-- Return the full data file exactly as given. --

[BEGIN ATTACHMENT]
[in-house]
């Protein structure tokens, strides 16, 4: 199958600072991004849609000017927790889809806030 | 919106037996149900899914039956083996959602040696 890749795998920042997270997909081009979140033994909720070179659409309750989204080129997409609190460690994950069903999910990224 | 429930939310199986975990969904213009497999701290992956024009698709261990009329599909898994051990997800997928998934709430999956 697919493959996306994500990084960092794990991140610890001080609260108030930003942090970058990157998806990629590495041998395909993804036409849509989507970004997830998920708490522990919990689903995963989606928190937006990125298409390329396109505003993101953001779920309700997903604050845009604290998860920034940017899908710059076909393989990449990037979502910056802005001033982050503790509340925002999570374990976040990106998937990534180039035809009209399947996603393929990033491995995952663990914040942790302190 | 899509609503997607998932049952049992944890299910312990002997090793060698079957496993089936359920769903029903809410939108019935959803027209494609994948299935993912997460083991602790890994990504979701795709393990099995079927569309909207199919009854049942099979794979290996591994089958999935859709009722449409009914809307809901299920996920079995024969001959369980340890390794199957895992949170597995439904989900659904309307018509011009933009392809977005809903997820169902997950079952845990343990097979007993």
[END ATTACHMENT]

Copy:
[in-house]
């Protein structure tokens, strides 16, 4: 199958600072991004849609000017927790889809806030 | 919106037996149900899914039956083996959602040696 890749795998920042997270997909081009979140033994909720070179659409309750989204080129997409609190460690994950069903999910990224 | 429930939310199986975990969904213009497999701290992956024009698709261990009329599909898994051990997800997928998934709430999956 697919493959996306994500990084960092794990991140610890001080609260108030930003942090970058990157998806990629590495041998395909993804036409849509989507970004997830998920708490522990919990689903995963989606928190937006990125298409390329396109505003993101953001779920309700997903604050845009604290998860920034940017899908710059076909393989990449990037979502910056802005001033982050503790509340925002999570374990976040990106998937990534180039035809009209399947996603393929990033491995995952663990914040942790302190 | 899509609503997607998932049952049992944890299910312990002997090793060698079957496993089936359920769903029903809410939108019935959803027209494609994948299935993912997460083991602790890994990504979701795709393990099995079927569309909207199919009854049942099979794979290996591994089958999935859709009722449409009914809307809901299920996920079995024969001959369980340890390794199957895992949170597995439904989900659904309307018509011009933009392809977005809903997820169902997950079952845990343990097979007993």